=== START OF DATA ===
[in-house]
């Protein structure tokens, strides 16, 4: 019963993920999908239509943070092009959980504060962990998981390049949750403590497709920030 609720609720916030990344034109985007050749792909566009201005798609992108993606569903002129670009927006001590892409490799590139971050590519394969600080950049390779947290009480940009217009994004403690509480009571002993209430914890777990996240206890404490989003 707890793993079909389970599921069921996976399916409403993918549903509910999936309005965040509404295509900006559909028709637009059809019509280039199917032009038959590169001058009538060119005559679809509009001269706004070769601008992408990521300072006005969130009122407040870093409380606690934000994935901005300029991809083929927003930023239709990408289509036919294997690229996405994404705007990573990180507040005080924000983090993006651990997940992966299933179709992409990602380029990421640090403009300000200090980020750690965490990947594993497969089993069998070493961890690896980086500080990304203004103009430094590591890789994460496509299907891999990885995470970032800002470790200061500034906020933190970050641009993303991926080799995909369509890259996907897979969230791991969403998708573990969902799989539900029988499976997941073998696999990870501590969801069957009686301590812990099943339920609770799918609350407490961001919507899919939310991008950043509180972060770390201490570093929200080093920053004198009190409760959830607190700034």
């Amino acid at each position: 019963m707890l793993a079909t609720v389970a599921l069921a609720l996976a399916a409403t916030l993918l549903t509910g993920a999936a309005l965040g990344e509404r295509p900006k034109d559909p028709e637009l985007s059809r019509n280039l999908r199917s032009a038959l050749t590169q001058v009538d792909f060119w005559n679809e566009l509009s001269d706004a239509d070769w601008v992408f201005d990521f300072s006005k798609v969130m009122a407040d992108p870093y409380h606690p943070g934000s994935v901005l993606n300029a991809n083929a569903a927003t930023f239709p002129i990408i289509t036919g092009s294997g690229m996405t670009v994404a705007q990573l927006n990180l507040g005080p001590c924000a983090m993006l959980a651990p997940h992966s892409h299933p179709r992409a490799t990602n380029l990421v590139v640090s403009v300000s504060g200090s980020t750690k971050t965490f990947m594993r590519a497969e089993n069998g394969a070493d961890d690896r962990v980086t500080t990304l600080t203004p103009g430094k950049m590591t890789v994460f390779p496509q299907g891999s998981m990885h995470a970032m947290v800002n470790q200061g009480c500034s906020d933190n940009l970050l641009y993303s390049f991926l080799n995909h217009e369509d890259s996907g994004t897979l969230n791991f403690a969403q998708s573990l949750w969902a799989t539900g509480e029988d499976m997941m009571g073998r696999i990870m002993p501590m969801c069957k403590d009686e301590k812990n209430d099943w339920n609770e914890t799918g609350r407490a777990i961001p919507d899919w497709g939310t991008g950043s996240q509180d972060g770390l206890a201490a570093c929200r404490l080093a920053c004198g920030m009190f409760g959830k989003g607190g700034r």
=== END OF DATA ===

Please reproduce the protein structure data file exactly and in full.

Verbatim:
[in-house]
């Protein structure tokens, strides 16, 4: 019963993920999908239509943070092009959980504060962990998981390049949750403590497709920030 609720609720916030990344034109985007050749792909566009201005798609992108993606569903002129670009927006001590892409490799590139971050590519394969600080950049390779947290009480940009217009994004403690509480009571002993209430914890777990996240206890404490989003 707890793993079909389970599921069921996976399916409403993918549903509910999936309005965040509404295509900006559909028709637009059809019509280039199917032009038959590169001058009538060119005559679809509009001269706004070769601008992408990521300072006005969130009122407040870093409380606690934000994935901005300029991809083929927003930023239709990408289509036919294997690229996405994404705007990573990180507040005080924000983090993006651990997940992966299933179709992409990602380029990421640090403009300000200090980020750690965490990947594993497969089993069998070493961890690896980086500080990304203004103009430094590591890789994460496509299907891999990885995470970032800002470790200061500034906020933190970050641009993303991926080799995909369509890259996907897979969230791991969403998708573990969902799989539900029988499976997941073998696999990870501590969801069957009686301590812990099943339920609770799918609350407490961001919507899919939310991008950043509180972060770390201490570093929200080093920053004198009190409760959830607190700034």
């Amino acid at each position: 019963m707890l793993a079909t609720v389970a599921l069921a609720l996976a399916a409403t916030l993918l549903t509910g993920a999936a309005l965040g990344e509404r295509p900006k034109d559909p028709e637009l985007s059809r019509n280039l999908r199917s032009a038959l050749t590169q001058v009538d792909f060119w005559n679809e566009l509009s001269d706004a239509d070769w601008v992408f201005d990521f300072s006005k798609v969130m009122a407040d992108p870093y409380h606690p943070g934000s994935v901005l993606n300029a991809n083929a569903a927003t930023f239709p002129i990408i289509t036919g092009s294997g690229m996405t670009v994404a705007q990573l927006n990180l507040g005080p001590c924000a983090m993006l959980a651990p997940h992966s892409h299933p179709r992409a490799t990602n380029l990421v590139v640090s403009v300000s504060g200090s980020t750690k971050t965490f990947m594993r590519a497969e089993n069998g394969a070493d961890d690896r962990v980086t500080t990304l600080t203004p103009g430094k950049m590591t890789v994460f390779p496509q299907g891999s998981m990885h995470a970032m947290v800002n470790q200061g009480c500034s906020d933190n940009l970050l641009y993303s390049f991926l080799n995909h217009e369509d890259s996907g994004t897979l969230n791991f403690a969403q998708s573990l949750w969902a799989t539900g509480e029988d499976m997941m009571g073998r696999i990870m002993p501590m969801c069957k403590d009686e301590k812990n209430d099943w339920n609770e914890t799918g609350r407490a777990i961001p919507d899919w497709g939310t991008g950043s996240q509180d972060g770390l206890a201490a570093c929200r404490l080093a920053c004198g920030m009190f409760g959830k989003g607190g700034r």